Johnny & Rosanne Cash (credit: TakeBackCountry.com)
WNYC-FM seems to have a knack for producing some of the more innovative programming in the NPR universe. Studio360, featuring Kurt Andersen, provides thoughtful explorations of the arts and culture. This week, the show (Parents –hear it) took as its subject the freighted, complex relationships between artisitic parents and their children. Andersen focuses on Rosanne Cash and her father Johnny Cash and it is a deeply touching portrait of two strong figures who clashed in earlier years and eventually came to feel great love and devotion to each other.
Rosanne Cash said many moving things in this interview, but one of the ones that impressed me most was her characterization of Johnny’s dark years, when drugs and drink brought him to the verge of death. She said (this is a paraphrase): “My father had demons and they almost killed him. But the mark of his greatness as a human being and father is that he never inflicted his demons on others. He never took anything out on anyone. His problems were his own and you never felt that he tried to make them yours.” Andersen adds a comment: “”This is the mark of great character as well.” Indeed.
In the show, Rosanne surprisingly says: “I learned much more from my own children than I ever learned from my parents.” She also talks about the skills and virtues she’s learned in being a parent: notably infinite patience and self-sacrifice. I don’t know whether I’m reading into her comments, but when she talks about understanding the importance of giving up the pencil she’s writing with to her child and not feeling annoyed at the prospect it makes one believe that her parents might’ve been distant and self-centered and not provided all the love and attention she needed when she was younger.
Rosanne does acknowledge tensions in her relationship with her father. The story of their reconciliation is also moving: Johnny asked her to sing I Still Love Someone (hear it) at his Carnegie Hall appearance in 1967. She refused because she was angry with him about something. He asked her again the next night and again she refused. Then she says as Johnny shrugged and turned away from her, she saw in the frame of his back something she’d seen during his performances. Something came over her and she called him back and said: “Yes, dad I’ll do it.” That night, their performance together moved her and made her realize that her dad in performance worked out the deepest and most troubling issues in his life. And here on stage he was making room to include her in this. This event turned over a new leaf in their relationship and led to the deep and powerful relationship they maintained till the end of his life (and beyond to judge what she says here about her ongoing relationship with her father even after death).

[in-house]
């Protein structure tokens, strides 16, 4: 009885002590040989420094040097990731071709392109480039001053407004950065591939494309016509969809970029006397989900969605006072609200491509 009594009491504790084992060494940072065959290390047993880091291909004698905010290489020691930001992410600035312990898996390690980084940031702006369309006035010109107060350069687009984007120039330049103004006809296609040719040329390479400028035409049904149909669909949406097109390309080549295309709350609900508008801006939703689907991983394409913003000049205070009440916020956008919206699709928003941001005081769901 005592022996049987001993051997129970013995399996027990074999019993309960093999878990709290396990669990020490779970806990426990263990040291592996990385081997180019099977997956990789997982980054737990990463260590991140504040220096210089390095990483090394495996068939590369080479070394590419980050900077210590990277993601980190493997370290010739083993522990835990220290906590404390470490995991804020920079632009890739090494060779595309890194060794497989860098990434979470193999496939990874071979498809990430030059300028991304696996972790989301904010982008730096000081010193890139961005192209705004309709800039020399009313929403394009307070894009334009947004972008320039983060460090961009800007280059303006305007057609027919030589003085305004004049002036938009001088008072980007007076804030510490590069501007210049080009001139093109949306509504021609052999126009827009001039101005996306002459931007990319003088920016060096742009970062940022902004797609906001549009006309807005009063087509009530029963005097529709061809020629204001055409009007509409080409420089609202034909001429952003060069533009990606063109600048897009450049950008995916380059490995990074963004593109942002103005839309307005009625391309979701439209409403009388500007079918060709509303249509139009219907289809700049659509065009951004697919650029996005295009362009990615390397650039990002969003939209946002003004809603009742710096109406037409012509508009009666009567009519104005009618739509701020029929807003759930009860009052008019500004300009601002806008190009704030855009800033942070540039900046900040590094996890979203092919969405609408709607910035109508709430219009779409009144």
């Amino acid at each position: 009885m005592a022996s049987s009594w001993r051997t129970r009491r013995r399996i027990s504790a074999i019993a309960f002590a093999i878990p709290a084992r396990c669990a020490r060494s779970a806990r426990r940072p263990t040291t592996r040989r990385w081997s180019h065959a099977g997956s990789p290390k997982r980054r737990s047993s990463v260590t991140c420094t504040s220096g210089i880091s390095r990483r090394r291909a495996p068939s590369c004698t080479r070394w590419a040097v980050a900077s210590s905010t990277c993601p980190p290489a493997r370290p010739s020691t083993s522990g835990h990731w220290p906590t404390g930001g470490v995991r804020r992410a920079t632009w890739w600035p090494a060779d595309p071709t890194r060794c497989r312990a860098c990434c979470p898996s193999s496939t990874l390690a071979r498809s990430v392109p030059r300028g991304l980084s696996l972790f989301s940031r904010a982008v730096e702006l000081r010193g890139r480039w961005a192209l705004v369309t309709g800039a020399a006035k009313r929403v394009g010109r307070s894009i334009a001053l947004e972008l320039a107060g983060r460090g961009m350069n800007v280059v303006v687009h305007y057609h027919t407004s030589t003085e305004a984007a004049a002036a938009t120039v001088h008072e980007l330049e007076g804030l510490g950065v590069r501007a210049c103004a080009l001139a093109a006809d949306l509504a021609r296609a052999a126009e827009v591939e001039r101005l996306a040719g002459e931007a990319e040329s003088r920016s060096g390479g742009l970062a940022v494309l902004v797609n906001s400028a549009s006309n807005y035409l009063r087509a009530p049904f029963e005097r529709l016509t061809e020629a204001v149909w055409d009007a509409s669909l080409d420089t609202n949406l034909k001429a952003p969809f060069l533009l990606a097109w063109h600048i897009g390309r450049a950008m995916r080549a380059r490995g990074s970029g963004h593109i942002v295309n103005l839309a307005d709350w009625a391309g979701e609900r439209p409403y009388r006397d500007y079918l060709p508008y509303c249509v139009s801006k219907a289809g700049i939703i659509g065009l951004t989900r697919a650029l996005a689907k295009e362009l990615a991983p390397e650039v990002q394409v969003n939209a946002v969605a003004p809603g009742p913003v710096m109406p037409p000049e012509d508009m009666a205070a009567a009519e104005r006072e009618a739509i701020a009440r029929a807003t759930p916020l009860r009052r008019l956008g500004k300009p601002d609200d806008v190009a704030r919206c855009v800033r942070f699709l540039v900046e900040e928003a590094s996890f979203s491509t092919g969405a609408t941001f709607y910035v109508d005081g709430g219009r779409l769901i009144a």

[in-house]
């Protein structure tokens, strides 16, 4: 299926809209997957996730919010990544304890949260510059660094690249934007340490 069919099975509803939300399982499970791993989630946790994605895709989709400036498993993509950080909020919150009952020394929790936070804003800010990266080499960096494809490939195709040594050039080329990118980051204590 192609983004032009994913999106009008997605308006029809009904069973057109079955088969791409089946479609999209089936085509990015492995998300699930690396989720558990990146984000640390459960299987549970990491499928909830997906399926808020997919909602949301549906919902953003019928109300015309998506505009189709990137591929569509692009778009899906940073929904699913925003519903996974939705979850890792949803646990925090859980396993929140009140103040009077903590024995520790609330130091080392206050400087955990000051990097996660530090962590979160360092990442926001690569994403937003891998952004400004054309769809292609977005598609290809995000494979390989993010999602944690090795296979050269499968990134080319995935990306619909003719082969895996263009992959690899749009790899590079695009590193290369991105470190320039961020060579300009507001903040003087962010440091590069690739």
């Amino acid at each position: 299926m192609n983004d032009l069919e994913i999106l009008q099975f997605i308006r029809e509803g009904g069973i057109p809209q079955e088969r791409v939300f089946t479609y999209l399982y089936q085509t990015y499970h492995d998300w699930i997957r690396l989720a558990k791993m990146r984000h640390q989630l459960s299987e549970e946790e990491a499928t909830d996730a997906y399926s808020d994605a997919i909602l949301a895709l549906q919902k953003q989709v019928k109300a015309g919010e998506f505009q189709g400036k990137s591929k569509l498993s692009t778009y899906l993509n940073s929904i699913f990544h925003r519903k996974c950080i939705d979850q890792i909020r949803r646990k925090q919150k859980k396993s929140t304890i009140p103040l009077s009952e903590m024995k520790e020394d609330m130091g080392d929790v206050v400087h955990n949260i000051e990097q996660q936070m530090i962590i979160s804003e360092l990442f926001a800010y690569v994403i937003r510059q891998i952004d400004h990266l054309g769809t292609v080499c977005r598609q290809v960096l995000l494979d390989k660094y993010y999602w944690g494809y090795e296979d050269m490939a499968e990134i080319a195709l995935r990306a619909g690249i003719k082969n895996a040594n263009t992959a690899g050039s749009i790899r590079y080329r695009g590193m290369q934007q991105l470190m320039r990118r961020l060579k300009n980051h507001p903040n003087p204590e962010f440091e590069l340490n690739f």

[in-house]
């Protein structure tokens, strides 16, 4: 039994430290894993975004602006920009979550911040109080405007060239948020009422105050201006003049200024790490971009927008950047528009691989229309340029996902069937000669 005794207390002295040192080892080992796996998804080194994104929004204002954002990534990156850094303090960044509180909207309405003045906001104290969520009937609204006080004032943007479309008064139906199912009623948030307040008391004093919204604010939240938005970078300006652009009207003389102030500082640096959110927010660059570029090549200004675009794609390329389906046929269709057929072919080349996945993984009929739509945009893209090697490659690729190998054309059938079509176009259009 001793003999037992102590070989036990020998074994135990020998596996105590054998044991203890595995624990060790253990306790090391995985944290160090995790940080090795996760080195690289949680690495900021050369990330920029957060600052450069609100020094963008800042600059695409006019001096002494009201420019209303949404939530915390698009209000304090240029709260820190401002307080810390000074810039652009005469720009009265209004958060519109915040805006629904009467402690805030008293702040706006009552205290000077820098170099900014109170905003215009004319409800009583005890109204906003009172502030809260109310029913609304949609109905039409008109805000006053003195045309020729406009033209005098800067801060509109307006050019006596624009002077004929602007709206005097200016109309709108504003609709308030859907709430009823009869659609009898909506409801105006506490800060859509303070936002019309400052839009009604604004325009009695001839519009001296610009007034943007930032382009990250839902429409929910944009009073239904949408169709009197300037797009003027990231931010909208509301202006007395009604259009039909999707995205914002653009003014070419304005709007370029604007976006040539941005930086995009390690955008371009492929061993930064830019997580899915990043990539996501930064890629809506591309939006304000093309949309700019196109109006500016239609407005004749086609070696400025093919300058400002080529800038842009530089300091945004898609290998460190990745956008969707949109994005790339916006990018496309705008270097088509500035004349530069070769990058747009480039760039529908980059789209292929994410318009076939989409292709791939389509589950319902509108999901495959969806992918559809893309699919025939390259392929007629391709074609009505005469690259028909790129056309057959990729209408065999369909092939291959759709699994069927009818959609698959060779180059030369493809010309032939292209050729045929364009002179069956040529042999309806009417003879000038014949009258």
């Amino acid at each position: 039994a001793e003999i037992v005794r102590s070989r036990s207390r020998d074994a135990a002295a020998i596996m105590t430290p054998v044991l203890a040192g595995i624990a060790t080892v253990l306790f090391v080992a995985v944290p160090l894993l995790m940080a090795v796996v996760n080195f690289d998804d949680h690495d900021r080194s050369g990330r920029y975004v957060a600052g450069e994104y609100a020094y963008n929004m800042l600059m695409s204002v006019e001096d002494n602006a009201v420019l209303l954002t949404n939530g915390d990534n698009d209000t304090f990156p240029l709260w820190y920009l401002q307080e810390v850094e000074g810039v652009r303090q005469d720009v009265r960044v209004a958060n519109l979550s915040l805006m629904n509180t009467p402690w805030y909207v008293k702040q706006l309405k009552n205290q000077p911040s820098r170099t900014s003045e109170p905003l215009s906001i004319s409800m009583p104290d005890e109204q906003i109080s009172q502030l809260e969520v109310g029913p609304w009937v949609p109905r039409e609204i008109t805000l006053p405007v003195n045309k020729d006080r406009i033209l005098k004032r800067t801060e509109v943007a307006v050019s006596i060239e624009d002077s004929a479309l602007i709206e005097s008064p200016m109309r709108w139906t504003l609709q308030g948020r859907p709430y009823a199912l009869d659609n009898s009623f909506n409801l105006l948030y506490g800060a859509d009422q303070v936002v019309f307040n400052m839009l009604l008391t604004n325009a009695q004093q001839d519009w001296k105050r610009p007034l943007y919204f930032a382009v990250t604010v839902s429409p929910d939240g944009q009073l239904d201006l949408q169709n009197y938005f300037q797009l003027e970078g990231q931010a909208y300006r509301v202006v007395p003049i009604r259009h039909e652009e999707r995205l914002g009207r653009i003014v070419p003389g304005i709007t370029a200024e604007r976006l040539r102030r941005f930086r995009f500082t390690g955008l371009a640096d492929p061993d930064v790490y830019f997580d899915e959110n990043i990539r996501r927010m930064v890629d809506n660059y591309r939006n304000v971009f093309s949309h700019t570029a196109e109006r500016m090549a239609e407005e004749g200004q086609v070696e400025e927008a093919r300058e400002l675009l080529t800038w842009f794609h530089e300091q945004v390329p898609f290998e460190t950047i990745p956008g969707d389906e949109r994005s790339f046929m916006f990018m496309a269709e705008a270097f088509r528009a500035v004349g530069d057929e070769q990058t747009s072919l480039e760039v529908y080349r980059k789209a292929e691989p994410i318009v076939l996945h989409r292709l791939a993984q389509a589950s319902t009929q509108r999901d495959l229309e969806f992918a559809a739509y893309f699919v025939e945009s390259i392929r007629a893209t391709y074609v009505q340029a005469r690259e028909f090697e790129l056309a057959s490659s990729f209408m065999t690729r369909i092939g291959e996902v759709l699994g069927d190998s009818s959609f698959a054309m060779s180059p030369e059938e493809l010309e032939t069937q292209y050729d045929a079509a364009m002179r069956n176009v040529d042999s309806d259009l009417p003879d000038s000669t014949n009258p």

We all know of Johnny Cash’s greatness as a musician and performer. But some of us didn’t know as much about his greatness as a human being and father. This show confirms that. The show also explores the relationships of Sylvia Plath, Jack Kerouac, Bob Marley and their respective offspring.
Hear Rosanne perform September When It Comes in studio. This song was her last musical collaboration with her father. It appears on Rules of Travel.
For more on Parents, see the Studio360 site.
WARNING: This mp3 blog exists to spread the wonder and genius that is traditional music. It does NOT exist to enhance your private mp3 collection. So by all means come, listen, enjoy, then follow the links to buy the music. If you come, listen, download, then leave—you’re violating the spirit behind this blog and doing nothing to support the artists featured here. And if you link to my mp3 file at your own site, then you’re stealing my bandwidth and being pretty uncool. So please don’t do it.